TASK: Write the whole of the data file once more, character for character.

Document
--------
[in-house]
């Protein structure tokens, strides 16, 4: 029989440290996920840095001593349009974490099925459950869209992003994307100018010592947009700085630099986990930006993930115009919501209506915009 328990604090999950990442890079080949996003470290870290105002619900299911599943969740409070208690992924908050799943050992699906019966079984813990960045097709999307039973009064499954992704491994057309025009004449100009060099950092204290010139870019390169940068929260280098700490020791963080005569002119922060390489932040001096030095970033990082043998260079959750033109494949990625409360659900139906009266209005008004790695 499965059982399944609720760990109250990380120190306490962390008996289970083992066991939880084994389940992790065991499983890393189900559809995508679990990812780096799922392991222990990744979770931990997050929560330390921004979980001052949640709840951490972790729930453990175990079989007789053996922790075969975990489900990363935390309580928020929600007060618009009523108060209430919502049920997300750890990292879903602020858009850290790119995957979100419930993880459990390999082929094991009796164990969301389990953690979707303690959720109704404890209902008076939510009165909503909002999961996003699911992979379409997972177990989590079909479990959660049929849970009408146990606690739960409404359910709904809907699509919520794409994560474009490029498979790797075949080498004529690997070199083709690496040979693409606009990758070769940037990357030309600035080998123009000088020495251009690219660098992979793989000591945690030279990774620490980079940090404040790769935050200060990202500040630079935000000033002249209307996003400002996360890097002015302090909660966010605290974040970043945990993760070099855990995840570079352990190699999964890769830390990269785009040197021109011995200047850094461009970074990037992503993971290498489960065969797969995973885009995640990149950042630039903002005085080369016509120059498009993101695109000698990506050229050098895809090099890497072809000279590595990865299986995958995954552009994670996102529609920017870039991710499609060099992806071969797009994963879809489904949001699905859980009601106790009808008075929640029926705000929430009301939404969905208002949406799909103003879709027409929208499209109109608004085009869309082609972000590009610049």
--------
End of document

[in-house]
């Protein structure tokens, strides 16, 4: 029989440290996920840095001593349009974490099925459950869209992003994307100018010592947009700085630099986990930006993930115009919501209506915009 328990604090999950990442890079080949996003470290870290105002619900299911599943969740409070208690992924908050799943050992699906019966079984813990960045097709999307039973009064499954992704491994057309025009004449100009060099950092204290010139870019390169940068929260280098700490020791963080005569002119922060390489932040001096030095970033990082043998260079959750033109494949990625409360659900139906009266209005008004790695 499965059982399944609720760990109250990380120190306490962390008996289970083992066991939880084994389940992790065991499983890393189900559809995508679990990812780096799922392991222990990744979770931990997050929560330390921004979980001052949640709840951490972790729930453990175990079989007789053996922790075969975990489900990363935390309580928020929600007060618009009523108060209430919502049920997300750890990292879903602020858009850290790119995957979100419930993880459990390999082929094991009796164990969301389990953690979707303690959720109704404890209902008076939510009165909503909002999961996003699911992979379409997972177990989590079909479990959660049929849970009408146990606690739960409404359910709904809907699509919520794409994560474009490029498979790797075949080498004529690997070199083709690496040979693409606009990758070769940037990357030309600035080998123009000088020495251009690219660098992979793989000591945690030279990774620490980079940090404040790769935050200060990202500040630079935000000033002249209307996003400002996360890097002015302090909660966010605290974040970043945990993760070099855990995840570079352990190699999964890769830390990269785009040197021109011995200047850094461009970074990037992503993971290498489960065969797969995973885009995640990149950042630039903002005085080369016509120059498009993101695109000698990506050229050098895809090099890497072809000279590595990865299986995958995954552009994670996102529609920017870039991710499609060099992806071969797009994963879809489904949001699905859980009601106790009808008075929640029926705000929430009301939404969905208002949406799909103003879709027409929208499209109109608004085009869309082609972000590009610049």